Several possible explanations for why aged individuals display a reduced ability to concentrate urine have been proposed and subsequently disproven. One proposed explanation was that older individuals drink excessive quantities of water. However, aged individuals actually have diminished thirst. Although the precise mechanism is not known, studies have suggested that this effect may be caused by a reduced sensation of mouth dryness, previous strokes, and/or reduced levels of angiotensin II, a hormone that causes an increase in thirst and vasoconstriction and increases blood pressure. Another proposed explanation is that plasma osmolality fails to increase vasopressin (also called antidiuretic hormone) secretion in older individuals. Vasopressin is the primary hormone involved in maintaining plasma osmolality within the normal range and is secreted from the posterior pituitary in response to an increase in plasma osmolality. However, the relationship between plasma osmolality and vasopressin is preserved and may even be enhanced in older individuals (3). Thus, an abnormality in vasopressin secretion does not seem to be the mechanism responsible for the decrease in urine-concentrating ability in the aged (4). In the past decade, the genes encoding many of the key water- and solute-transport proteins and the vasopressin receptor, all of which are involved in the urine-concentrating mechanism, have been cloned [reviewed in (5-7)], thereby making possible the recent animal studies designed to delve into the molecular mechanisms that underlie the reduction in urine-concentrating ability that occurs during aging.

Urine-Concentrating Mechanism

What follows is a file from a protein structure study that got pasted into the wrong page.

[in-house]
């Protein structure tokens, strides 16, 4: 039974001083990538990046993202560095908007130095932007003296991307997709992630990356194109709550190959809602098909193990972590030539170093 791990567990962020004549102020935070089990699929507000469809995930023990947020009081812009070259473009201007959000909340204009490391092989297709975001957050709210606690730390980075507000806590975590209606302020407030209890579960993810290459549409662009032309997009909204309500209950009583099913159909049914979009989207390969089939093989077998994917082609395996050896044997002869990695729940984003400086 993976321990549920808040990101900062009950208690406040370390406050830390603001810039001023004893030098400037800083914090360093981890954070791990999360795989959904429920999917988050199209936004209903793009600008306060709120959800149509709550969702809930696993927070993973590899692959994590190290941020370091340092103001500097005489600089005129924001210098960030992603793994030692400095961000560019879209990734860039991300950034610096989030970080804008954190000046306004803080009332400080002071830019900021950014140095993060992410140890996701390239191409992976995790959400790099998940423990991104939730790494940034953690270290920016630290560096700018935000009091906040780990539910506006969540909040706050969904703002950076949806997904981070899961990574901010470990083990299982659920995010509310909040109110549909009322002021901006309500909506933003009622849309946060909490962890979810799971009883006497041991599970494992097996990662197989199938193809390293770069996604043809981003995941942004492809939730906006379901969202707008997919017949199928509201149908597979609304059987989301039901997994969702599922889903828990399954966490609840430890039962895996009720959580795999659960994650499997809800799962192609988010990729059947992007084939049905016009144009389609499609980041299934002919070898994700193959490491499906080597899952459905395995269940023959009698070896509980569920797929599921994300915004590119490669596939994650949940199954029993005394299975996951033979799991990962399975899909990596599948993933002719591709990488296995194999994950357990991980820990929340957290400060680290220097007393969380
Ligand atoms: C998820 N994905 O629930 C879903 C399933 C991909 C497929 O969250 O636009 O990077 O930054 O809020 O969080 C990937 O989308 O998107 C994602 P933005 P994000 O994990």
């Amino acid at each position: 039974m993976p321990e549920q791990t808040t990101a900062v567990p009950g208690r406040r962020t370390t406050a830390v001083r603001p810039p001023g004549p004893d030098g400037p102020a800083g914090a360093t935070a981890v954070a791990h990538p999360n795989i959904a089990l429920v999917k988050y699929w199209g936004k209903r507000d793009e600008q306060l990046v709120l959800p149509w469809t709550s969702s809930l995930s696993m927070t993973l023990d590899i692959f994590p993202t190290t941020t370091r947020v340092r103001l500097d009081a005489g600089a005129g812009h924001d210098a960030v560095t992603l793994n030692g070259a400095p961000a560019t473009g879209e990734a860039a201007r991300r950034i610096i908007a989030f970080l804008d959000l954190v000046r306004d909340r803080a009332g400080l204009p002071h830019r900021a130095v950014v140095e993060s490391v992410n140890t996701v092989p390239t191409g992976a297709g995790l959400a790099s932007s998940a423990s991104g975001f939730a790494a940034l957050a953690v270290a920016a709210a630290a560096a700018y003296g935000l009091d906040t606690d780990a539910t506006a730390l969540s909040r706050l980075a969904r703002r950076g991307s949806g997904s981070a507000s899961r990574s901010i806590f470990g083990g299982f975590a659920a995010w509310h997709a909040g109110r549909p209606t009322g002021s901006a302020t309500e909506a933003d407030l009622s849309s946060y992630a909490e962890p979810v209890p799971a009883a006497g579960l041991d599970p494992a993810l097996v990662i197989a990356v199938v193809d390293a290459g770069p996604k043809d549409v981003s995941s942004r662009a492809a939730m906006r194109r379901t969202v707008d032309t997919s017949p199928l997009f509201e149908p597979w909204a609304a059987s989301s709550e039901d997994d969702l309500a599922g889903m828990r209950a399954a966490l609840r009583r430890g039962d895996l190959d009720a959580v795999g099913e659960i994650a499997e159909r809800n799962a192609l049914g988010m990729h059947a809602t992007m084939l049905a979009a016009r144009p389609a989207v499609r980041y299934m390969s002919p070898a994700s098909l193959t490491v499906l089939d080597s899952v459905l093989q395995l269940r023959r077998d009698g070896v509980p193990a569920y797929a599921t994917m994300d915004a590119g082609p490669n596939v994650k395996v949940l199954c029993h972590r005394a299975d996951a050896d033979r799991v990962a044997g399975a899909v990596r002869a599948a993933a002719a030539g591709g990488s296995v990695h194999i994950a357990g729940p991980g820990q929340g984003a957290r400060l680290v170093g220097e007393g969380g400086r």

The kidney is composed of three main regions: the cortex, the outer medulla, and the inner medulla (Fig. 1). The medulla is responsible for the generation of concentrated or dilute urine (Fig. 1). To concentrate urine, the portions of the nephron that make up the loops of Henle must generate a hypertonic state in the interstitial space of the medulla, and the collecting duct must be permeable to water. The loop of Henle is a hairpin-shaped structure that consists of a descending limb, made up of the proximal straight tubule (or pars recta) and the thin descending limb, and an ascending limb, made up of the thin ascending limb and the thick ascending limb. A hypertonic medullary interstitium is created by magnifying the small osmotic gradient generated at any level of the medulla down its length by countercurrent multiplication (see below). The osmotic gradient is generated by the following processes. In the outer medulla, NaCl is actively reabsorbed across the thick ascending limb of the loop of Henle, which has the NKCC2/BSC1 Na-K-Cl cotransporter protein in its apical membrane. Potassium, which is also reabsorbed via the NKCC2/BSC1 protein, is secreted back into the lumen of the kidney via the potassium secretory channel ROMK, resulting in the net reabsorption of NaCl into the interstitial space of the medulla. Countercurrent multiplication is the critical mechanism for generating concentrated urine and is accomplished by the nephron segments that make up the loop of Henle. A small osmolality difference can be generated between fluid that flows in the ascending and descending limbs of the loop of Henle at each level of the medulla. Due to the hairpin, or countercurrent, configuration of the loop of Henle, the small osmolality difference is increased by countercurrent multiplication, resulting in a large osmolality difference between the kidney cortex and the tip of the inner medulla (also called the papillary tip).